This Article will begin by examining how the concept of a right of access to an abutting roadway developed and how courts treated early efforts to regulate roadway access for public welfare and safety. Next, we will see how public authorities began to comprehend the differences between mobility and land access and to perceive the conflict between traffic volume, traffic speed, and frequent driveways and intersections. This new knowledge led to the adoption of statewide permit-based programs to manage access to roadways using criteria calibrated to match each road’s function in the continuum between access and mobility. We will identify some of the important common features of those programs. Turning to the modern law of access, this Article will highlight the significant distinctions between access to land, accessibility within the network of roadways, and access to traffic volume and suggest how the reasonableness of access can be evaluated. We will then analyze what implications these distinctions have for access management programs. Finally, we will consider the “access” concept as an assertion of private rights in the commons of the roadway and what that means for the balancing of public and private interests. The Article will conclude by recommending that the adequacy of access should be evaluated in physical terms only, because economic constructs such as the “convenience” of access amount to an unwarranted claim to perpetuate a preferred location within the road network.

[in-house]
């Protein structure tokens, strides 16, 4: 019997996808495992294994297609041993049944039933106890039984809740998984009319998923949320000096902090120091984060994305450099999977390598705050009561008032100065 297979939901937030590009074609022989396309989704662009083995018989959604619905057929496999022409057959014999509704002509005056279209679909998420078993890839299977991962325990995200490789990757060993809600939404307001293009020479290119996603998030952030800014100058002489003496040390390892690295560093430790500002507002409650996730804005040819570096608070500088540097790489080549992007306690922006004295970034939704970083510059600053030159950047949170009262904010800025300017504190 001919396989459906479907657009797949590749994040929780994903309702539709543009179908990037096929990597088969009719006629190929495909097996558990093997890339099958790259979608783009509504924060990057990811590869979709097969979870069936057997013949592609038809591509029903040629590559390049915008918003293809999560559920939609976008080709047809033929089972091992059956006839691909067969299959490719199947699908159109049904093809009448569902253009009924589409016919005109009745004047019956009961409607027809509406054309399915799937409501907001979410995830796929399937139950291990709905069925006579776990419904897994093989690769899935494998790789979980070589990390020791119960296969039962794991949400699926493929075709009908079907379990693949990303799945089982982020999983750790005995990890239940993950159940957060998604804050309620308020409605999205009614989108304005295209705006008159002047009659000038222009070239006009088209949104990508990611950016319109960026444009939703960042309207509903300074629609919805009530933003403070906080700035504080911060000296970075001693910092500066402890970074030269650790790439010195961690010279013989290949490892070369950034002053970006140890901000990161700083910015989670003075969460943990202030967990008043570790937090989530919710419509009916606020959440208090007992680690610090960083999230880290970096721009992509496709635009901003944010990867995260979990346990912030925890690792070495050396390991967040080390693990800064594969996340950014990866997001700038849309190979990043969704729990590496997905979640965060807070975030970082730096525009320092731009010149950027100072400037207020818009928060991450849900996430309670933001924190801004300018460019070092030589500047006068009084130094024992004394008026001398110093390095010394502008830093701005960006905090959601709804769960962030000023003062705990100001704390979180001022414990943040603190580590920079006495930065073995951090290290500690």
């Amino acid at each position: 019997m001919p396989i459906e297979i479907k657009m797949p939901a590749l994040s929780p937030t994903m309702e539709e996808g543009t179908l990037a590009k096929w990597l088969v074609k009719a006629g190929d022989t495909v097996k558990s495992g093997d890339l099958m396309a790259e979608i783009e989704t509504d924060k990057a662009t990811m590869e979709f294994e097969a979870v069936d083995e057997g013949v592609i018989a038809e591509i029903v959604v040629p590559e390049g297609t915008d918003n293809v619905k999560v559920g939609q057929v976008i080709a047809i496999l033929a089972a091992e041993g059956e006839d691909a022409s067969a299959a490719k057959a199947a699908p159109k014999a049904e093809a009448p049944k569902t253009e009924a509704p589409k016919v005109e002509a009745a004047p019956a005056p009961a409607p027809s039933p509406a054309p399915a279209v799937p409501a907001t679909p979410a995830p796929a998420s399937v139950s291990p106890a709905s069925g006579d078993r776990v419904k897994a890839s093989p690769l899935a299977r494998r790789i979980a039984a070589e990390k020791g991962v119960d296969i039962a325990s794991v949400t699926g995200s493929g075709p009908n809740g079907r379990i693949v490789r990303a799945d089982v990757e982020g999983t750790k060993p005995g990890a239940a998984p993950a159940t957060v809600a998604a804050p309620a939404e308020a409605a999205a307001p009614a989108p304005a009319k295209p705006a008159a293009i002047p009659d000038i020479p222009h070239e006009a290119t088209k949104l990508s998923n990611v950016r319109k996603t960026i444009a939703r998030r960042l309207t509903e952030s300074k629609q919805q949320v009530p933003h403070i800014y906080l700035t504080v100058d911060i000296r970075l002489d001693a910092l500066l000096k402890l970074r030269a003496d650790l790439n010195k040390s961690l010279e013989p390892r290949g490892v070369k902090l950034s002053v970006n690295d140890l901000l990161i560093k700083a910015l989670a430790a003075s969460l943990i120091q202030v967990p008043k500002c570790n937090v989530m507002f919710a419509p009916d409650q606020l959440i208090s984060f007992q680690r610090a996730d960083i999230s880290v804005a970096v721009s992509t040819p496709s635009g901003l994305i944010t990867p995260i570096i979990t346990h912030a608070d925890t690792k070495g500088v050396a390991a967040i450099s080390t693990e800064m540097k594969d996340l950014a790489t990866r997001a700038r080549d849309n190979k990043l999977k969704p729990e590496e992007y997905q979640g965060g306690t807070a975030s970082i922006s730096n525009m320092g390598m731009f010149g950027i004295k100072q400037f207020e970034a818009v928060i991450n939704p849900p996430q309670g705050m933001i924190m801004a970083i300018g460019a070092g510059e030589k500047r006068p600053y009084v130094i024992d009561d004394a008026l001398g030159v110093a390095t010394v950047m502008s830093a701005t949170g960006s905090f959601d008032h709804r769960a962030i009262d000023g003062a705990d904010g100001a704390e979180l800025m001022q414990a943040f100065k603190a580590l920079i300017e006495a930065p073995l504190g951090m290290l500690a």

Michael L. Stokes,
Access Management: Balancing Public and Private Rights in the Modern "Commons" of the Roadway,
60 Clev. St. L. Rev.
available at http://engagedscholarship.csuohio.edu/clevstlrev/vol60/iss3/5